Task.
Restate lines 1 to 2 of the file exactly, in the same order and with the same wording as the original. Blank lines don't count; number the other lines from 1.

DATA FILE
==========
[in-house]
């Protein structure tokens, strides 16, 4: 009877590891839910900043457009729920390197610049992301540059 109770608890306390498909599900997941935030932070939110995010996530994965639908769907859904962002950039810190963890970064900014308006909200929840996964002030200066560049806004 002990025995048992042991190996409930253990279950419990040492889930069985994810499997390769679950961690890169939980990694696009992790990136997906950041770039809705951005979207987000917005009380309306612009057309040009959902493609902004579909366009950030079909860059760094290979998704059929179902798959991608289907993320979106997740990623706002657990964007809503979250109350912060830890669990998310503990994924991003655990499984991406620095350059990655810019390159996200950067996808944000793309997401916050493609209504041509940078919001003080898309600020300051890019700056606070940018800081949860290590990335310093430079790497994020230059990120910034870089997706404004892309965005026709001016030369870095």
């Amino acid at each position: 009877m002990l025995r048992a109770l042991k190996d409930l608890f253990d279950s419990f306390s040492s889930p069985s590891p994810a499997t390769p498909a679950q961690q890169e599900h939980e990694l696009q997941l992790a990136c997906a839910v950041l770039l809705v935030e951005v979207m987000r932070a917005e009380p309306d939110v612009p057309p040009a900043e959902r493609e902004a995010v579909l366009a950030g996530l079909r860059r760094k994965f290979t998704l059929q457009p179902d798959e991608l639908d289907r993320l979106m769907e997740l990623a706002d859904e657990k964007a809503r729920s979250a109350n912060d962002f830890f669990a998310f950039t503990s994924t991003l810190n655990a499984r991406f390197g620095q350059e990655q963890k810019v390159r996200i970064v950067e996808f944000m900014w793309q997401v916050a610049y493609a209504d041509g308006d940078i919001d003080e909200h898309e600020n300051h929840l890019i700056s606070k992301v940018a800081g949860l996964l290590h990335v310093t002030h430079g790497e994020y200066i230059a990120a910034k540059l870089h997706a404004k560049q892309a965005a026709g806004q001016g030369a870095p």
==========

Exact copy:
[in-house]
């Protein structure tokens, strides 16, 4: 009877590891839910900043457009729920390197610049992301540059 109770608890306390498909599900997941935030932070939110995010996530994965639908769907859904962002950039810190963890970064900014308006909200929840996964002030200066560049806004 002990025995048992042991190996409930253990279950419990040492889930069985994810499997390769679950961690890169939980990694696009992790990136997906950041770039809705951005979207987000917005009380309306612009057309040009959902493609902004579909366009950030079909860059760094290979998704059929179902798959991608289907993320979106997740990623706002657990964007809503979250109350912060830890669990998310503990994924991003655990499984991406620095350059990655810019390159996200950067996808944000793309997401916050493609209504041509940078919001003080898309600020300051890019700056606070940018800081949860290590990335310093430079790497994020230059990120910034870089997706404004892309965005026709001016030369870095």